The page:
20. Costs of Orange County’s Water Options

  21. Benefits of GWR Plan • More reliable water – Supports existing & new business & jobs – Provides water for recreation like golfing, horseback riding – Allows Orange County to maintain enviable lifestyle • Higher water quality – Softer water – Longer appliance life – As good as bottled water • Reuses scarce asset – Helps the environment – Saves energy • Protects groundwater from seawater intrusion • Ensures locally-controlled, low cost water • Provides water diversity (like financial diversity)

  22. Media Report (11/5/98) of GWR Benefits (as given in the EIR) ▪ Will create more than 100,000 acre-feet per year of new water for Orange County, enough for 200,000 families􀂃 ▪Project water will improve overall water quality of OC groundwater􀂃 ▪Completed project will have no significant adverse impacts on air quality, land or energy use, marine environment, endangered species or native habitat.􀂃 ▪Project water will use 50% less energy to produce compared to importing water from N. Califor Co. River.􀂃 ▪Project will prevent future saltwater intrusion as more groundwater is pumped to meet Orange County needs.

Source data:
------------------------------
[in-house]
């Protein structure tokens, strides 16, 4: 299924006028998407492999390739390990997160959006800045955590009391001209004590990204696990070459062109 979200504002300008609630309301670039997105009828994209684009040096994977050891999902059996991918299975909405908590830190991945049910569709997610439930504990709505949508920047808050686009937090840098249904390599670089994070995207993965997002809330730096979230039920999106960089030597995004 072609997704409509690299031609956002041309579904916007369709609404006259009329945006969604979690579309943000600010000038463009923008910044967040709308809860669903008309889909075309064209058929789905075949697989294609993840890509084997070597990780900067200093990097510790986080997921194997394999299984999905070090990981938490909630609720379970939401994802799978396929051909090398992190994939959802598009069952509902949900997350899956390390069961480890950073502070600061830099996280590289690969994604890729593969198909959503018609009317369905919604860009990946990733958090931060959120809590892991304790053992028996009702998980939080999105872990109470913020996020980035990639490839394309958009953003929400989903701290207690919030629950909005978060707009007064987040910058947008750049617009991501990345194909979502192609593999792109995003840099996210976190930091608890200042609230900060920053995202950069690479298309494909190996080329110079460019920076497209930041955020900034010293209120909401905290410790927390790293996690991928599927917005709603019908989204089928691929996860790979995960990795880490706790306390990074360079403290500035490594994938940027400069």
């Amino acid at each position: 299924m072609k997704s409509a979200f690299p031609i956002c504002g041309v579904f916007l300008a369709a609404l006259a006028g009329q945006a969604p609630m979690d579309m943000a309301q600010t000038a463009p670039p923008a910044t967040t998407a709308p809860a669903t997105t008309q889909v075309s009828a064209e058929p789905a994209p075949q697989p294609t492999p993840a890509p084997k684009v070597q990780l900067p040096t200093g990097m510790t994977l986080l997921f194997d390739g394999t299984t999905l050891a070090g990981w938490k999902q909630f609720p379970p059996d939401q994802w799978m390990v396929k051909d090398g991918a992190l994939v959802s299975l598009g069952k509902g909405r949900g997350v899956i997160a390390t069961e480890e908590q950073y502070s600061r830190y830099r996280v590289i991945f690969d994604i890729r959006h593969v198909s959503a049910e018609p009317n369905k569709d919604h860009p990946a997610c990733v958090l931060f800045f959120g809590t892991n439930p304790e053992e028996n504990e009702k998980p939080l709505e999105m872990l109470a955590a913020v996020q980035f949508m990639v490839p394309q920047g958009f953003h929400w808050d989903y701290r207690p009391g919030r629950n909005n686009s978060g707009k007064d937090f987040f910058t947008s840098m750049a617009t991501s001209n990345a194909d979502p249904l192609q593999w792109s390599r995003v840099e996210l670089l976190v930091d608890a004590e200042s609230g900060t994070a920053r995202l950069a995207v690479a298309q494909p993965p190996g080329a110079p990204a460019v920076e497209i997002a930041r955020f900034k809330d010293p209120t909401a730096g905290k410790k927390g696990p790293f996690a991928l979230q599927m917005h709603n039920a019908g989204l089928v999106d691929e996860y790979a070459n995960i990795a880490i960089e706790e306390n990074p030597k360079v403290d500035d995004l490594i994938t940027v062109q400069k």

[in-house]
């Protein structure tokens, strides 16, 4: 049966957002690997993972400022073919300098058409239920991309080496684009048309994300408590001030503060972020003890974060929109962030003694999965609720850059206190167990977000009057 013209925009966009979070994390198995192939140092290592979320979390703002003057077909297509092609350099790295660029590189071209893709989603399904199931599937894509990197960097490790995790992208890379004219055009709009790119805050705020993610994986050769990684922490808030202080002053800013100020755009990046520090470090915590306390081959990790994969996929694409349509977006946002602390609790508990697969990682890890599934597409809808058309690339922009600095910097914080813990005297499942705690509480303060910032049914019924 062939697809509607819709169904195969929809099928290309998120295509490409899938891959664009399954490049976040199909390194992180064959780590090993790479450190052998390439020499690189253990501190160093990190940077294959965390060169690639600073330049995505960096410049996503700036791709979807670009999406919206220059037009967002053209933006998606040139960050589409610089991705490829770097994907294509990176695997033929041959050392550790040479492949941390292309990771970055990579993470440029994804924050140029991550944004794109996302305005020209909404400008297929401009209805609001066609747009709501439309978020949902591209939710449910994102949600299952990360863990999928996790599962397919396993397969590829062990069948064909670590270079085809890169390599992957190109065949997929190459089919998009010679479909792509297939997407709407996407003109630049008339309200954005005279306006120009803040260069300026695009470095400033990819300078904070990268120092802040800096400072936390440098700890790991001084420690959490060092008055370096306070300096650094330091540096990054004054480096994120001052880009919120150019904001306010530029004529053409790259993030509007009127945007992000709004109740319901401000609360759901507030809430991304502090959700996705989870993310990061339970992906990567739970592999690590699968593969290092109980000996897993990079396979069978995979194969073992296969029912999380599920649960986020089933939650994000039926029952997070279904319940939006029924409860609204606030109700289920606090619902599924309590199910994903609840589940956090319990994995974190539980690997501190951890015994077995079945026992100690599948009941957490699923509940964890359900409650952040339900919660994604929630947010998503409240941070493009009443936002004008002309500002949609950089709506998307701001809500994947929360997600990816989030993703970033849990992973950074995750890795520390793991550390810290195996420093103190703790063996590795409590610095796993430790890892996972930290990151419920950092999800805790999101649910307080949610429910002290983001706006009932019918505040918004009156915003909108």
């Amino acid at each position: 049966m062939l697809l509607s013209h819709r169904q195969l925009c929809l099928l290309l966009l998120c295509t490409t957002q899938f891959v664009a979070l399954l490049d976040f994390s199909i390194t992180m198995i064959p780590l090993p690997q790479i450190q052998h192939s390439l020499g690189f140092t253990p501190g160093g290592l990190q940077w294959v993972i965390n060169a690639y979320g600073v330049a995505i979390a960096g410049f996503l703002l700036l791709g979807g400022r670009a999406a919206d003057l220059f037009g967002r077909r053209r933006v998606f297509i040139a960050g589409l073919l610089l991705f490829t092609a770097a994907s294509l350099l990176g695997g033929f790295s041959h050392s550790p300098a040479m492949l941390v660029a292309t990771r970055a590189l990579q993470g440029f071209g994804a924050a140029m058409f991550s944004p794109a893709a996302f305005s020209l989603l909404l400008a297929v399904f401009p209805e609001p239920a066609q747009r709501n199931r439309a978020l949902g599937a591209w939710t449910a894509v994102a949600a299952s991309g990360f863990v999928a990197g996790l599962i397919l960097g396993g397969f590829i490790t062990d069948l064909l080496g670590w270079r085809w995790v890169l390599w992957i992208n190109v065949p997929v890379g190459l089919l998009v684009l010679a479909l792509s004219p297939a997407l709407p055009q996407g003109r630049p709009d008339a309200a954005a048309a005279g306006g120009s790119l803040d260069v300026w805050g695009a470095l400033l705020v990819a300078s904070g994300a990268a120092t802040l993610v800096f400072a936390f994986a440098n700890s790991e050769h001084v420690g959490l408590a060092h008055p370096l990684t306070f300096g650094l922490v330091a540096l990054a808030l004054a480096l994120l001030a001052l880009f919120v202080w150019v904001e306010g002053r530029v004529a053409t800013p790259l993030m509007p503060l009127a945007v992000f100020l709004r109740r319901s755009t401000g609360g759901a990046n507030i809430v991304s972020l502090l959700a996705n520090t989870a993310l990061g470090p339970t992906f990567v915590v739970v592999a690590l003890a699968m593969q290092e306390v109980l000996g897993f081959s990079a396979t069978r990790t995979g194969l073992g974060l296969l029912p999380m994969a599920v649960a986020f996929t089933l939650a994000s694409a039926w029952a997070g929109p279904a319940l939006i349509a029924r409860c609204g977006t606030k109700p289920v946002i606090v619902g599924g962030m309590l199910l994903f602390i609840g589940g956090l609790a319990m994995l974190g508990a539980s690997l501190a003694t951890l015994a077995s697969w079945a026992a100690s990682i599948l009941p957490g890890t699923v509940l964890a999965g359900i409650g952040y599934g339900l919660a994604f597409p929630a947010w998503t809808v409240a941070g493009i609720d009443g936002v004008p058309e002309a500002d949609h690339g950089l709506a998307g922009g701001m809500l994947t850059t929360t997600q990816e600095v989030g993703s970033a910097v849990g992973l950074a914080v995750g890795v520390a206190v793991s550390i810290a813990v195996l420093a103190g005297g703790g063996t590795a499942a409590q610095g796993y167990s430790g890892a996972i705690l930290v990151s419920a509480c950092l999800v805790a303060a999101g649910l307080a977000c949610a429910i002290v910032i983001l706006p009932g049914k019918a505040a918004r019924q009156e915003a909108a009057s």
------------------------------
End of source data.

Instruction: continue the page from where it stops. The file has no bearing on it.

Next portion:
23. Possible Disbenefits of the GWR Plan • Ecologic? Contamination of the aquifer? • Non-local effects? Aquifer extends beyond Orange County • Population growth? Supports population growth/excess development • Winners and losers? – Environmental justice issues? Future generations?